The Good, The Bad, and The Money Volume 4
Fun Fact Number One: On November 14th, 1889 New York World reporter Nellie Bly set sail from New York to put Jules Verne’s 1873 novel Around the World in Eighty Days to the test. Making use of transport ranging from camels to Chinese junks, she completed the trip in a record 72 days, six hours, 11 minutes, and 14 seconds.
After a turbulent October, the stock market moved into positive territory to some degree. November typically is the fourth-quarter month where stock prices and performance go up. This is due in part to an investment strategy called “window dressing,” where mutual fund portfolio managers at quarter- end or near year-end look to improve the fund’s performance before presenting the results to shareholders. Essentially, mutual fund managers sell underperforming stocks in the portfolio and in turn purchase stocks that are on the rise. No one really wants to hold on to stocks that are underperforming. Therefore, if a company by the third quarter isn’t turning around, fund managers move those stocks out of the portfolio.
In this month’s edition of The Good, The Bad, The Money, we will continue to explore and report on several topics, including (but are not limited to) consumer sentiment, wages, market performance, inflation, and a few others.
A few good things to point out throughout the month of November are (in no particular order): consumer sentiment data, wages, inflation, and market performance.
As we review consumer sentiment, this important measure tells us how investors are feeling about the market. As noted before throughout the year, investor concern with and expectations for market performance change. After a somewhat turbulent October, it was expected that consumer sentiment would be adversely affected. This type of uncertainty is typically due to market conditions and performance over the month of October, which historically has been a challenging month for investors.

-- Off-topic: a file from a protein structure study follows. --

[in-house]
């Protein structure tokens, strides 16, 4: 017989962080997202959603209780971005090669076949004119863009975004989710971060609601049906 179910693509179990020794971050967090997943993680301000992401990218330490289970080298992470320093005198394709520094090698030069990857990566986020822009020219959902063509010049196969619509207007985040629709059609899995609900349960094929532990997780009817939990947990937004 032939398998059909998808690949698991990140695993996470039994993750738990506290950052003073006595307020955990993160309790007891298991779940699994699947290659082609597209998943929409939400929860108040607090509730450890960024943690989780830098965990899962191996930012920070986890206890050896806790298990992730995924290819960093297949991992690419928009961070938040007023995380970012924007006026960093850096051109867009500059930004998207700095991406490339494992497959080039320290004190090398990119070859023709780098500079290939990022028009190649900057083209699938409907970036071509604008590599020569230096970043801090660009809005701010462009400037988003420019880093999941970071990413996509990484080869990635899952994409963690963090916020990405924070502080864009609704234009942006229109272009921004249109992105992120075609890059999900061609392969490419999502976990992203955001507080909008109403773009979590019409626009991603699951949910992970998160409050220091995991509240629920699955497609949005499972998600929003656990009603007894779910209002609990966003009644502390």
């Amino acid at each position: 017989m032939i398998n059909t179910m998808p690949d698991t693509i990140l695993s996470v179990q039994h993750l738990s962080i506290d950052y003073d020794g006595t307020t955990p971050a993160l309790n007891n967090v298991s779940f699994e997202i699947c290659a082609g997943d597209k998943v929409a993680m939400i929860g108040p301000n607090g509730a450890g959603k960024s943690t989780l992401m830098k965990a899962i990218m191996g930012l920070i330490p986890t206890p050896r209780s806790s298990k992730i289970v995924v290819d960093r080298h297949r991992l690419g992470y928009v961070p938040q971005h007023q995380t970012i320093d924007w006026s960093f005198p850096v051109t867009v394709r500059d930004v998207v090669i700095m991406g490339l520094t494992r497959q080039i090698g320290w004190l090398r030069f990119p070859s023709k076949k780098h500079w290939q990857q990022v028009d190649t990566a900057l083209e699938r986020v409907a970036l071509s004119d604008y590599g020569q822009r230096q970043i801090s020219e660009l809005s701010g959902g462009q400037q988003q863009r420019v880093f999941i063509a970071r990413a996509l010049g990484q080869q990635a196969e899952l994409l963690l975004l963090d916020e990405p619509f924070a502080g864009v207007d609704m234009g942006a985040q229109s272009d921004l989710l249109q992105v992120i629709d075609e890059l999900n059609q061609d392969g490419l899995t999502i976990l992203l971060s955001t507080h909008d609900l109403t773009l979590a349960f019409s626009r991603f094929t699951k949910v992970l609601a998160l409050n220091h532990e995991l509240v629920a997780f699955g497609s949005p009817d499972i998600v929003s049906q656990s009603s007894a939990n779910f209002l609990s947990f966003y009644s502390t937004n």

According to the American Association of Individual Investors (AAII), investors typically feel one of three ways about the market: either they are bullish, bearish, or neutral.
In their survey ending the week of November 14th, the AAII found bullish sentiment and expectations that stock prices will rebound from their October performance. The average bullish sentiment increased to 35.1%, which is up 4.5% from October’s 30.6% figure. This increase may come as a surprise to some investors, being that October is typically a negative month. With that said, 36% of surveyors responded as being bearish on the market, which translates to a shifting viewpoint of the economy and the market. This figure is also surprising, as it translate into a 6% increase in bearish views compared to the historical average.